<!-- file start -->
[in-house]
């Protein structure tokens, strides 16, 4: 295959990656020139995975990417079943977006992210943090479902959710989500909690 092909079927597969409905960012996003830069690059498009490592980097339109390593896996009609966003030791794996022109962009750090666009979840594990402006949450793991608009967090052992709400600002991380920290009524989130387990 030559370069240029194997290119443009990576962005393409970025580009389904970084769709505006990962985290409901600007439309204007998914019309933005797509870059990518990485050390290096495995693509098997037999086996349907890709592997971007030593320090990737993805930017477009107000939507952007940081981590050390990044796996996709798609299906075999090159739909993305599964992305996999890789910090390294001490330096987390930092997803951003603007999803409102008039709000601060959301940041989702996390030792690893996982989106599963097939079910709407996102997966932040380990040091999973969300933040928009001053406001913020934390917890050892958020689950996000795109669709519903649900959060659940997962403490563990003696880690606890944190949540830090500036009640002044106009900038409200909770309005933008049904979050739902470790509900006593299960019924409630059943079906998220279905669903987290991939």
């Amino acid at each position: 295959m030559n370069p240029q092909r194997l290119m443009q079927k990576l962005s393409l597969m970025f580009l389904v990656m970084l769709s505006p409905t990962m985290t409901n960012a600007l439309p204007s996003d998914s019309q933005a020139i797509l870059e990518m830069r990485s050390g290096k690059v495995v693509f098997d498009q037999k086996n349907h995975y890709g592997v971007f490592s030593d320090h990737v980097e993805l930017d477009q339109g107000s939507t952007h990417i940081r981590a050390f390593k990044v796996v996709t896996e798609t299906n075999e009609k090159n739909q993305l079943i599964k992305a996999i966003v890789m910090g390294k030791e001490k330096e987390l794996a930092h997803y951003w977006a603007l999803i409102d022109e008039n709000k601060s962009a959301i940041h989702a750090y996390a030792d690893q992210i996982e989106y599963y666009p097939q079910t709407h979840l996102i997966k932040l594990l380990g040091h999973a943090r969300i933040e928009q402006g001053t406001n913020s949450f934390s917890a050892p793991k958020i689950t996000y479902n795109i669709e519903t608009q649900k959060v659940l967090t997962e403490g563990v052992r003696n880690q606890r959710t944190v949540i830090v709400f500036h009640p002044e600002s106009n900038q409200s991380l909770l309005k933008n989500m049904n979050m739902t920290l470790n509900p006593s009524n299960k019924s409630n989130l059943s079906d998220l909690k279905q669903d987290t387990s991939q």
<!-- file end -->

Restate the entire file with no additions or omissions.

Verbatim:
[in-house]
């Protein structure tokens, strides 16, 4: 295959990656020139995975990417079943977006992210943090479902959710989500909690 092909079927597969409905960012996003830069690059498009490592980097339109390593896996009609966003030791794996022109962009750090666009979840594990402006949450793991608009967090052992709400600002991380920290009524989130387990 030559370069240029194997290119443009990576962005393409970025580009389904970084769709505006990962985290409901600007439309204007998914019309933005797509870059990518990485050390290096495995693509098997037999086996349907890709592997971007030593320090990737993805930017477009107000939507952007940081981590050390990044796996996709798609299906075999090159739909993305599964992305996999890789910090390294001490330096987390930092997803951003603007999803409102008039709000601060959301940041989702996390030792690893996982989106599963097939079910709407996102997966932040380990040091999973969300933040928009001053406001913020934390917890050892958020689950996000795109669709519903649900959060659940997962403490563990003696880690606890944190949540830090500036009640002044106009900038409200909770309005933008049904979050739902470790509900006593299960019924409630059943079906998220279905669903987290991939």
């Amino acid at each position: 295959m030559n370069p240029q092909r194997l290119m443009q079927k990576l962005s393409l597969m970025f580009l389904v990656m970084l769709s505006p409905t990962m985290t409901n960012a600007l439309p204007s996003d998914s019309q933005a020139i797509l870059e990518m830069r990485s050390g290096k690059v495995v693509f098997d498009q037999k086996n349907h995975y890709g592997v971007f490592s030593d320090h990737v980097e993805l930017d477009q339109g107000s939507t952007h990417i940081r981590a050390f390593k990044v796996v996709t896996e798609t299906n075999e009609k090159n739909q993305l079943i599964k992305a996999i966003v890789m910090g390294k030791e001490k330096e987390l794996a930092h997803y951003w977006a603007l999803i409102d022109e008039n709000k601060s962009a959301i940041h989702a750090y996390a030792d690893q992210i996982e989106y599963y666009p097939q079910t709407h979840l996102i997966k932040l594990l380990g040091h999973a943090r969300i933040e928009q402006g001053t406001n913020s949450f934390s917890a050892p793991k958020i689950t996000y479902n795109i669709e519903t608009q649900k959060v659940l967090t997962e403490g563990v052992r003696n880690q606890r959710t944190v949540i830090v709400f500036h009640p002044e600002s106009n900038q409200s991380l909770l309005k933008n989500m049904n979050m739902t920290l470790n509900p006593s009524n299960k019924s409630n989130l059943s079906d998220l909690k279905q669903d987290t387990s991939q």